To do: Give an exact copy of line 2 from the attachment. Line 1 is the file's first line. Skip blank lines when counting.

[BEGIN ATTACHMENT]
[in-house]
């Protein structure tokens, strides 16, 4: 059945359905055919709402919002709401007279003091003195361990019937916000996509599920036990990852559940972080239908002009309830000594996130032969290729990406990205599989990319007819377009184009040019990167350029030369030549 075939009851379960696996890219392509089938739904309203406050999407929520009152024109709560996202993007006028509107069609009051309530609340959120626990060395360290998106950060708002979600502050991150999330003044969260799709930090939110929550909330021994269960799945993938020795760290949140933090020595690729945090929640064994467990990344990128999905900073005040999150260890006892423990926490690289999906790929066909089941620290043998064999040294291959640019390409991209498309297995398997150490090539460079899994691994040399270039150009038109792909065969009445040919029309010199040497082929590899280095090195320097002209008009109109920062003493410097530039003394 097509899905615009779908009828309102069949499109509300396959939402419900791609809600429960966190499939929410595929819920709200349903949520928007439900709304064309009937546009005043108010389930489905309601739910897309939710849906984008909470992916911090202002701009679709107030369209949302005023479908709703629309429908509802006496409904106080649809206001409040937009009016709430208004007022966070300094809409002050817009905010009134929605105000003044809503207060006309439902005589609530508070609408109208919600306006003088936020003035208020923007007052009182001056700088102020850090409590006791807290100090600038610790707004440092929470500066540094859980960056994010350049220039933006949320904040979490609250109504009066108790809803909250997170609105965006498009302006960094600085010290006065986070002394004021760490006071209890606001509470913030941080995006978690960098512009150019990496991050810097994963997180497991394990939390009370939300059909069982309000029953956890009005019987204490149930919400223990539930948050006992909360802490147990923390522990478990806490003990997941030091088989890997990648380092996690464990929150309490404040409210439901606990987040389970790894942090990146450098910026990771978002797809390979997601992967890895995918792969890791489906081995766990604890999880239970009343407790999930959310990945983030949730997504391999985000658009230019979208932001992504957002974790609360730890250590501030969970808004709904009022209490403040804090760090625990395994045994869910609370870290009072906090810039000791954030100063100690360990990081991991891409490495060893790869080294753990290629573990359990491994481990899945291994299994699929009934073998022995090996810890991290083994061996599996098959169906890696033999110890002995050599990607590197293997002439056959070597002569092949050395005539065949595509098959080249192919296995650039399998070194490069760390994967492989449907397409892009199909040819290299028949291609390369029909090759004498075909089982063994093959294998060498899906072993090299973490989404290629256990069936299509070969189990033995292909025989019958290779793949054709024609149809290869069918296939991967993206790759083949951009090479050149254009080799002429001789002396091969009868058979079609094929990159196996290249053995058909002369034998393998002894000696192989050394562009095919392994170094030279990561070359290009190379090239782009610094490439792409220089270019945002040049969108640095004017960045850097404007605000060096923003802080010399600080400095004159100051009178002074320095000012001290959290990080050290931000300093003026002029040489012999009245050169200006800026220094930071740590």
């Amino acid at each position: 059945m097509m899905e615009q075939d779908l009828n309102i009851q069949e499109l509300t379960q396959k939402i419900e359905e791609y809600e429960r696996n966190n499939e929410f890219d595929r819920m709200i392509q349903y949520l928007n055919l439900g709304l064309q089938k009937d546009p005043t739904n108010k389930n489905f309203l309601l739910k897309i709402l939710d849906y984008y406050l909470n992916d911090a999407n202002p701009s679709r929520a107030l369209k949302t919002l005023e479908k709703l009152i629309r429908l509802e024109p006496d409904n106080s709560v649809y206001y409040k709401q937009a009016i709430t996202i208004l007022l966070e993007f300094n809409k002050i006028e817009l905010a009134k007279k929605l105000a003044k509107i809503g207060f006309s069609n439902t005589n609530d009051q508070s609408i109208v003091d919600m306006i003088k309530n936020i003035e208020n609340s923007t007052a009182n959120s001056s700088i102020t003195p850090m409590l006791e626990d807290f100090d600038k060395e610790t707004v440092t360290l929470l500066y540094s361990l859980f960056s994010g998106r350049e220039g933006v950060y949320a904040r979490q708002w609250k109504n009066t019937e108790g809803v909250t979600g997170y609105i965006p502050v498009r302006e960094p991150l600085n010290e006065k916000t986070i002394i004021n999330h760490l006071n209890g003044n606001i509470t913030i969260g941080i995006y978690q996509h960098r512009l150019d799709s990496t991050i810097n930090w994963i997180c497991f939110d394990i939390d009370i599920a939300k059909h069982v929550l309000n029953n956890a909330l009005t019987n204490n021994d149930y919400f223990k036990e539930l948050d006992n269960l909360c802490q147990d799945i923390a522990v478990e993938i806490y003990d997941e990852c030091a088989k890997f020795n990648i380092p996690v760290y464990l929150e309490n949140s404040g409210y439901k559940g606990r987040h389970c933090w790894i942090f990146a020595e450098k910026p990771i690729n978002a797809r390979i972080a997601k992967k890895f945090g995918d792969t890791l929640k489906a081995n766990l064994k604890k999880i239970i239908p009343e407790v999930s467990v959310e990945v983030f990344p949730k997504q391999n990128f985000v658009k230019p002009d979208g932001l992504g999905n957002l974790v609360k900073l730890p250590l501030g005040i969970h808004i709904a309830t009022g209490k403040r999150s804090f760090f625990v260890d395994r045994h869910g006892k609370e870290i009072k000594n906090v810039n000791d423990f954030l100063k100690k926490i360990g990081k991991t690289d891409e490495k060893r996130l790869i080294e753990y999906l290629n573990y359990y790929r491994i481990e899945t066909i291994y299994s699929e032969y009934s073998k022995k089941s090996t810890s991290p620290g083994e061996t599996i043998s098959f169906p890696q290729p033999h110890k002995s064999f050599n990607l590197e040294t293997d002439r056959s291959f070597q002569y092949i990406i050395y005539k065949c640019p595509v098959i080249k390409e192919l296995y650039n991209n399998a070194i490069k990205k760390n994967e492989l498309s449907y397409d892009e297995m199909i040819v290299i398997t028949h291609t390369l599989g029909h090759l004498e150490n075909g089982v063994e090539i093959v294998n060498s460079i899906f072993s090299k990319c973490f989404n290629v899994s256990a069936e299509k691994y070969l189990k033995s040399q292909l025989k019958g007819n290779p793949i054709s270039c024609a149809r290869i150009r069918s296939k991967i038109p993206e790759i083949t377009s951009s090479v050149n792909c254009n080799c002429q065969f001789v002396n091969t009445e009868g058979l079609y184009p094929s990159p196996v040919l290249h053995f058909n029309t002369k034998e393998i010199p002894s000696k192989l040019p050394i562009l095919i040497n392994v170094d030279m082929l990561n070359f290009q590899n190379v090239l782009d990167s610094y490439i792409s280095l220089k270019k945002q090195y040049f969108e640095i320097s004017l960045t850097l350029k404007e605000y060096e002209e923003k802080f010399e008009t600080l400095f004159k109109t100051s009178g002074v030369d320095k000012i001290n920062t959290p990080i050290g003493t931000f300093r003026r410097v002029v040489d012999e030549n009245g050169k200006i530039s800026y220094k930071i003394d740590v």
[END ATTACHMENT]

């Protein structure tokens, strides 16, 4: 059945359905055919709402919002709401007279003091003195361990019937916000996509599920036990990852559940972080239908002009309830000594996130032969290729990406990205599989990319007819377009184009040019990167350029030369030549 075939009851379960696996890219392509089938739904309203406050999407929520009152024109709560996202993007006028509107069609009051309530609340959120626990060395360290998106950060708002979600502050991150999330003044969260799709930090939110929550909330021994269960799945993938020795760290949140933090020595690729945090929640064994467990990344990128999905900073005040999150260890006892423990926490690289999906790929066909089941620290043998064999040294291959640019390409991209498309297995398997150490090539460079899994691994040399270039150009038109792909065969009445040919029309010199040497082929590899280095090195320097002209008009109109920062003493410097530039003394 097509899905615009779908009828309102069949499109509300396959939402419900791609809600429960966190499939929410595929819920709200349903949520928007439900709304064309009937546009005043108010389930489905309601739910897309939710849906984008909470992916911090202002701009679709107030369209949302005023479908709703629309429908509802006496409904106080649809206001409040937009009016709430208004007022966070300094809409002050817009905010009134929605105000003044809503207060006309439902005589609530508070609408109208919600306006003088936020003035208020923007007052009182001056700088102020850090409590006791807290100090600038610790707004440092929470500066540094859980960056994010350049220039933006949320904040979490609250109504009066108790809803909250997170609105965006498009302006960094600085010290006065986070002394004021760490006071209890606001509470913030941080995006978690960098512009150019990496991050810097994963997180497991394990939390009370939300059909069982309000029953956890009005019987204490149930919400223990539930948050006992909360802490147990923390522990478990806490003990997941030091088989890997990648380092996690464990929150309490404040409210439901606990987040389970790894942090990146450098910026990771978002797809390979997601992967890895995918792969890791489906081995766990604890999880239970009343407790999930959310990945983030949730997504391999985000658009230019979208932001992504957002974790609360730890250590501030969970808004709904009022209490403040804090760090625990395994045994869910609370870290009072906090810039000791954030100063100690360990990081991991891409490495060893790869080294753990290629573990359990491994481990899945291994299994699929009934073998022995090996810890991290083994061996599996098959169906890696033999110890002995050599990607590197293997002439056959070597002569092949050395005539065949595509098959080249192919296995650039399998070194490069760390994967492989449907397409892009199909040819290299028949291609390369029909090759004498075909089982063994093959294998060498899906072993090299973490989404290629256990069936299509070969189990033995292909025989019958290779793949054709024609149809290869069918296939991967993206790759083949951009090479050149254009080799002429001789002396091969009868058979079609094929990159196996290249053995058909002369034998393998002894000696192989050394562009095919392994170094030279990561070359290009190379090239782009610094490439792409220089270019945002040049969108640095004017960045850097404007605000060096923003802080010399600080400095004159100051009178002074320095000012001290959290990080050290931000300093003026002029040489012999009245050169200006800026220094930071740590």